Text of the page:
It's frustrating that I need to explain the difference between the “argument that would cause us to donate to a charity for guide dogs” and the arguments being made for why introductory EA materials should include content on Global Health and Animal Welfare, but here goes…
People who argue for giving to guide dogs aren’t doing so because they’ve assessed their options logically and believe guide dogs offer the best combination of evidence and impact per dollar. They’re essentially arguing for prioritizing things other than maximizing utility (like helping our local communities, honoring a family member’s memory, etc.) And the people making these arguments are not connected to the EA community (they'd probably find it off-putting).
In contrast, the people objecting to non-representative content branded as an “intro to EA” (like this playlist or the EA Handbook 2.0) are people who agree with the EA premise of trying to use reason to do the most good. We’re using frameworks like ITN, we’re just plugging in different assumptions and therefore getting different answers out. We’ve heard longtermist arguments for why their assumptions are right. Many of us find those longtermist arguments convincing and/or identify as longtermists, just not to such an extreme degree that we want to exclude content like Global Health and Animal Welfare from intro materials (especially since part of the popularity of those causes is due to their perceived longterm benefits). We run EA groups and organizations, attend and present at EA Global, are active on the Forum, etc. The vast majority of the EA experts and leaders we know (and we know many) would look at you like you’re crazy if you told them intro to EA content shouldn’t include global health or animal welfare, so asking us to defer to expertise doesn’t really change anything.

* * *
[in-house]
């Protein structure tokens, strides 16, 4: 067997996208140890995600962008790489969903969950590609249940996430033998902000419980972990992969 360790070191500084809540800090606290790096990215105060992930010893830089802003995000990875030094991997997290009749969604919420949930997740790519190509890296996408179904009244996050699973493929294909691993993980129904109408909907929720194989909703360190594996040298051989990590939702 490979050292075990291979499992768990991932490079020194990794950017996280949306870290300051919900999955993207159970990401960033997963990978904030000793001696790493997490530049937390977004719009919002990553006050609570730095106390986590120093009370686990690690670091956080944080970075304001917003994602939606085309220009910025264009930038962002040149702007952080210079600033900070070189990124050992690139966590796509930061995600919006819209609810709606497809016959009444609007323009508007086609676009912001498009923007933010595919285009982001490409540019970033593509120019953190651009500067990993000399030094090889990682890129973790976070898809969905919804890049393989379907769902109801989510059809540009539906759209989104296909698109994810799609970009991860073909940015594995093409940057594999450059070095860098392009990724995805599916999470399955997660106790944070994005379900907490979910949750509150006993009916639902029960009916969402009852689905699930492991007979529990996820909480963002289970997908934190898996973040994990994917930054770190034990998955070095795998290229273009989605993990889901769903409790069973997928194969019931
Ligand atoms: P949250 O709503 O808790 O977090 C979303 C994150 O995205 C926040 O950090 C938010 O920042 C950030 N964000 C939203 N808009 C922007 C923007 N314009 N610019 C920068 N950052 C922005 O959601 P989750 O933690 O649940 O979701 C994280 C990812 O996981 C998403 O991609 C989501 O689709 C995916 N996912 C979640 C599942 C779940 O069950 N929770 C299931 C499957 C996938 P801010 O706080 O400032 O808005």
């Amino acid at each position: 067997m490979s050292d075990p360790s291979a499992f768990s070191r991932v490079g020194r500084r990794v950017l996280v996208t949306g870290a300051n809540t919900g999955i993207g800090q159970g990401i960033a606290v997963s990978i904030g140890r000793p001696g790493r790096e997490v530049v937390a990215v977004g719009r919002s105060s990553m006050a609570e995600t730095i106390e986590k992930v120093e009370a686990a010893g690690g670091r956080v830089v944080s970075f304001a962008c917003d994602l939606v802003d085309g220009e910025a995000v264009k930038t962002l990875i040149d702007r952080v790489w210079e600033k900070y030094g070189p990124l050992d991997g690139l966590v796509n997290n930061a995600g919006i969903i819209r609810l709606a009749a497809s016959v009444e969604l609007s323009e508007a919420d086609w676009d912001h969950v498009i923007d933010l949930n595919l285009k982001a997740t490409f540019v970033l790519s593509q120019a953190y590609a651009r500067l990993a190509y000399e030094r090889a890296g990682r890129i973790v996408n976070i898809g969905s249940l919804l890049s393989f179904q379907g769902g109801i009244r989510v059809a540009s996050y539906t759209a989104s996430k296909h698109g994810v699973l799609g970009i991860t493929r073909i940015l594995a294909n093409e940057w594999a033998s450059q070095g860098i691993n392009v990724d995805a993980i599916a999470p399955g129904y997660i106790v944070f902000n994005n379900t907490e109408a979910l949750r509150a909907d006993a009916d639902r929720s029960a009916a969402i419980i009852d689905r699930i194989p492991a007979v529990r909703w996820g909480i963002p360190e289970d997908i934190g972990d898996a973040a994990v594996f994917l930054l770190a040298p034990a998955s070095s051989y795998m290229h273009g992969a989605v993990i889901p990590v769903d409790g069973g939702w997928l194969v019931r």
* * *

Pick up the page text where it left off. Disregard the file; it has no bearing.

Regarding the narrow issue of “Crucial Considerations” being removed from effectivealtruism.org, this change was made because it makes no sense to have an extremely technical piece as the second recommended reading for people new to EA. If you want to argue that point go ahead, but I don’t think you’re being fair by portraying it as some sort of descent into populism.
I certainly wouldn't subject our random Googlers to eight weeks' worth of material! To clarify, by "this content" I mean "some of this content, probably a similar amount to the amount of content we now feature on EA.org", rather than "all ~80 articles".
Ah, thanks for clarifying :) The devil is always in the details, but "brief and approachable content" following the same rough structure as the fellowship sounds very promising. I look forward to seeing the new site!
Thank you for making these changes Aaron, and for your openness to this discussion and feedback!